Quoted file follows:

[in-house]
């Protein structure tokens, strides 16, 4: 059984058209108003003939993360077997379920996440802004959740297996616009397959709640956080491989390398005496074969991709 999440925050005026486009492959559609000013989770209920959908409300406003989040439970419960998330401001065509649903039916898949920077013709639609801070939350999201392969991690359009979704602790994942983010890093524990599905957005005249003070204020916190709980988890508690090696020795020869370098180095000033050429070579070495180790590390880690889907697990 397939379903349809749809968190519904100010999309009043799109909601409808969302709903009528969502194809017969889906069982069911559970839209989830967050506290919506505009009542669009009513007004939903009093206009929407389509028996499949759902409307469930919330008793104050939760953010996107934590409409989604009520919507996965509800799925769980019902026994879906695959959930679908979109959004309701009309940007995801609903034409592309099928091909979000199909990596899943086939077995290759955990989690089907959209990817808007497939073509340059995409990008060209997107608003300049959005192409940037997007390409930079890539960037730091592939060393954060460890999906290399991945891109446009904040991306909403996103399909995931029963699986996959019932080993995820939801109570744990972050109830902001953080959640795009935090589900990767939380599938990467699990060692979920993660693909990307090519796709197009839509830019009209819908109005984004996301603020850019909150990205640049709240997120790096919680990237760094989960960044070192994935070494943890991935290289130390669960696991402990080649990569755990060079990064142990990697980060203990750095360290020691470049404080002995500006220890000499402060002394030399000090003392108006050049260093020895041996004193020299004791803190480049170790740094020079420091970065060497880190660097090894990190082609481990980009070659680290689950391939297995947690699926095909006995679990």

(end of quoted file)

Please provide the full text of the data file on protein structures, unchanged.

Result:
[in-house]
């Protein structure tokens, strides 16, 4: 059984058209108003003939993360077997379920996440802004959740297996616009397959709640956080491989390398005496074969991709 999440925050005026486009492959559609000013989770209920959908409300406003989040439970419960998330401001065509649903039916898949920077013709639609801070939350999201392969991690359009979704602790994942983010890093524990599905957005005249003070204020916190709980988890508690090696020795020869370098180095000033050429070579070495180790590390880690889907697990 397939379903349809749809968190519904100010999309009043799109909601409808969302709903009528969502194809017969889906069982069911559970839209989830967050506290919506505009009542669009009513007004939903009093206009929407389509028996499949759902409307469930919330008793104050939760953010996107934590409409989604009520919507996965509800799925769980019902026994879906695959959930679908979109959004309701009309940007995801609903034409592309099928091909979000199909990596899943086939077995290759955990989690089907959209990817808007497939073509340059995409990008060209997107608003300049959005192409940037997007390409930079890539960037730091592939060393954060460890999906290399991945891109446009904040991306909403996103399909995931029963699986996959019932080993995820939801109570744990972050109830902001953080959640795009935090589900990767939380599938990467699990060692979920993660693909990307090519796709197009839509830019009209819908109005984004996301603020850019909150990205640049709240997120790096919680990237760094989960960044070192994935070494943890991935290289130390669960696991402990080649990569755990060079990064142990990697980060203990750095360290020691470049404080002995500006220890000499402060002394030399000090003392108006050049260093020895041996004193020299004791803190480049170790740094020079420091970065060497880190660097090894990190082609481990980009070659680290689950391939297995947690699926095909006995679990």